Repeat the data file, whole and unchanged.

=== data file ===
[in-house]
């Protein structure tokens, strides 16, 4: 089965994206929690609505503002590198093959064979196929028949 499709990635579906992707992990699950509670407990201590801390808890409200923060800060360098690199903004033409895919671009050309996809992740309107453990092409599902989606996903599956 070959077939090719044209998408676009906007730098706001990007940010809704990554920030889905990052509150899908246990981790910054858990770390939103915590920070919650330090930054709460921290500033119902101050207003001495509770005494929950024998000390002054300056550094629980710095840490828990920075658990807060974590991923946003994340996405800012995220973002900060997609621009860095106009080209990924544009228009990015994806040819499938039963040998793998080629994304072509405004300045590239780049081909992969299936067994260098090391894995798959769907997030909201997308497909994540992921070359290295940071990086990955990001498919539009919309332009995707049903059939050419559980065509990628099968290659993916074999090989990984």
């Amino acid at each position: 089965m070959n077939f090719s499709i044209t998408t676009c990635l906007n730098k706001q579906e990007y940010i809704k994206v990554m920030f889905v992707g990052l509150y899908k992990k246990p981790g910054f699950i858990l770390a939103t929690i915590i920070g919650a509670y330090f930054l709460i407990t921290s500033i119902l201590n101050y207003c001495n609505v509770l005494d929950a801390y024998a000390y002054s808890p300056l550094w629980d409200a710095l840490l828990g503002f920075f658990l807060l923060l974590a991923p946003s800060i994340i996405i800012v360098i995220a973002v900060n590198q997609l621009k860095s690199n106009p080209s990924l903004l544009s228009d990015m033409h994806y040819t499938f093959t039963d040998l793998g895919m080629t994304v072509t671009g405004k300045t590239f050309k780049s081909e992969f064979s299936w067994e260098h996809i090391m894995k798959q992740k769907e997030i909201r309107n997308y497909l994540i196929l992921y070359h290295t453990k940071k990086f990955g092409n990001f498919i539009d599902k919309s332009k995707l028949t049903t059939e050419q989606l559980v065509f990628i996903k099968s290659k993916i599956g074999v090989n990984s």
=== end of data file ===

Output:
[in-house]
């Protein structure tokens, strides 16, 4: 089965994206929690609505503002590198093959064979196929028949 499709990635579906992707992990699950509670407990201590801390808890409200923060800060360098690199903004033409895919671009050309996809992740309107453990092409599902989606996903599956 070959077939090719044209998408676009906007730098706001990007940010809704990554920030889905990052509150899908246990981790910054858990770390939103915590920070919650330090930054709460921290500033119902101050207003001495509770005494929950024998000390002054300056550094629980710095840490828990920075658990807060974590991923946003994340996405800012995220973002900060997609621009860095106009080209990924544009228009990015994806040819499938039963040998793998080629994304072509405004300045590239780049081909992969299936067994260098090391894995798959769907997030909201997308497909994540992921070359290295940071990086990955990001498919539009919309332009995707049903059939050419559980065509990628099968290659993916074999090989990984």
């Amino acid at each position: 089965m070959n077939f090719s499709i044209t998408t676009c990635l906007n730098k706001q579906e990007y940010i809704k994206v990554m920030f889905v992707g990052l509150y899908k992990k246990p981790g910054f699950i858990l770390a939103t929690i915590i920070g919650a509670y330090f930054l709460i407990t921290s500033i119902l201590n101050y207003c001495n609505v509770l005494d929950a801390y024998a000390y002054s808890p300056l550094w629980d409200a710095l840490l828990g503002f920075f658990l807060l923060l974590a991923p946003s800060i994340i996405i800012v360098i995220a973002v900060n590198q997609l621009k860095s690199n106009p080209s990924l903004l544009s228009d990015m033409h994806y040819t499938f093959t039963d040998l793998g895919m080629t994304v072509t671009g405004k300045t590239f050309k780049s081909e992969f064979s299936w067994e260098h996809i090391m894995k798959q992740k769907e997030i909201r309107n997308y497909l994540i196929l992921y070359h290295t453990k940071k990086f990955g092409n990001f498919i539009d599902k919309s332009k995707l028949t049903t059939e050419q989606l559980v065509f990628i996903k099968s290659k993916i599956g074999v090989n990984s």